Malware affecting Jio Apps, WhatsApp, Flipkart and Hotstar ‘primarily targeted’ Indian users through Alibaba’s app store
- A new malware has affected 25 million smartphone users globally, most of whom are from India, according to a report by Check Point.
- The primary point of entry for the malware called ‘Agent Smith’ was through Alibaba’s 9apps.com mobile app store.
- But it was only able to latch onto devices that are still running an outdated version of Google’s operating system, Android affecting Jio’s suite of apps, Flipkart, Truecaller, Hotstar and WhatsApp.
It’s not just WhatsApp but other popular apps like Hotstar, Jio Chat, Jio Play, Flipkart and Truecaller have been affected by the malware, according to Check Point.
Instead of the original app, you might have a version that is filled with malicious ads which will litter your device.
It’s not just 9apps that’s reportedly at fault. Agent Smith uses vulnerabilities in previous versions of Android to latch onto devices. So, the malware only gets onto your phone if you haven’t updated it to the latest version of Google’s operating system.
The Israeli security company also found that while the malware was primarily focused on users in India, it has made its way onto 25 million devices — including Android phones in the US and the UK.
Undercover on your phone
Users downloading WhatsApp from 9apps, rather than the Google Play Store, have inadvertently been loading the malware onto their devices. It takes over WhatsApp and other primary apps on your device, to replace them ad-filled versions.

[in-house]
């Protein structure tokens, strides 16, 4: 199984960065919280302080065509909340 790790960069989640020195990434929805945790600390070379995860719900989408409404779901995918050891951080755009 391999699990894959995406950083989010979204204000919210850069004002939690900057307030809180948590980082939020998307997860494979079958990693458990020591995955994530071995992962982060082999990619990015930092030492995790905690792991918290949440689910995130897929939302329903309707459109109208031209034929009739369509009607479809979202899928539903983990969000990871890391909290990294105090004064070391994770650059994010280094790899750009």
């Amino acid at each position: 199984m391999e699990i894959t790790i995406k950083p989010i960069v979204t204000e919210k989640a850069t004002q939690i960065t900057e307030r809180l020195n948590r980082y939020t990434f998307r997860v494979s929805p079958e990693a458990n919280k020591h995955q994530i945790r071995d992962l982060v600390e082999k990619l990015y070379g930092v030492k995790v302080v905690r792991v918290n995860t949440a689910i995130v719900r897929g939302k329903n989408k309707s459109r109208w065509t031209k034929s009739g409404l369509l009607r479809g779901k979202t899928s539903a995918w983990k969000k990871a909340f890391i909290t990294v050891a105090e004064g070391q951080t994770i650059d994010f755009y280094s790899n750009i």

Agent Smith makes its way onto your phone just like any other app. It’s usually disguised a photo editing tool or an adult game in the app store which starts to penetrate the system after the app is installed.
Disguised as a legitimate Google update tool, Agent Smith then replaces original apps on your phone will malicious versions. And, there aren’t any notifications that will warn you.
The apps and the ads themselves aren’t dangerous per se, according to the researchers who made the discovery, but the malware’s true intent might extend beyond showing ads.
Due to its ability to hide it’s icon from the launcher and impersonate any popular existing app on a device, there are endless possibilities for this sort of malware to harm a user’s device.
Check Point also noted that it found indications that the hackers were working their way onto Google’s Play Store with 11 apps containing a ‘dormant’ piece of the software.
If you’re one of the people who has been using 9apps and you’re afraid that Agent Smith might have made its onto your phone, there’s a simple to check to find out.
Make your way to your menus Android settings and find the Apps Menu. In the list of apps, look out for names like ‘Google Updater’, ‘Google Installer for U’, ‘Google Powers’ or ‘Google Installer’.
In case you have any of those apps on your phone, yes, you have been affected. But the solution is also simple. Simply uninstall the affected app. And, in the future, download apps only from Google’s official Play Store to stay safe.
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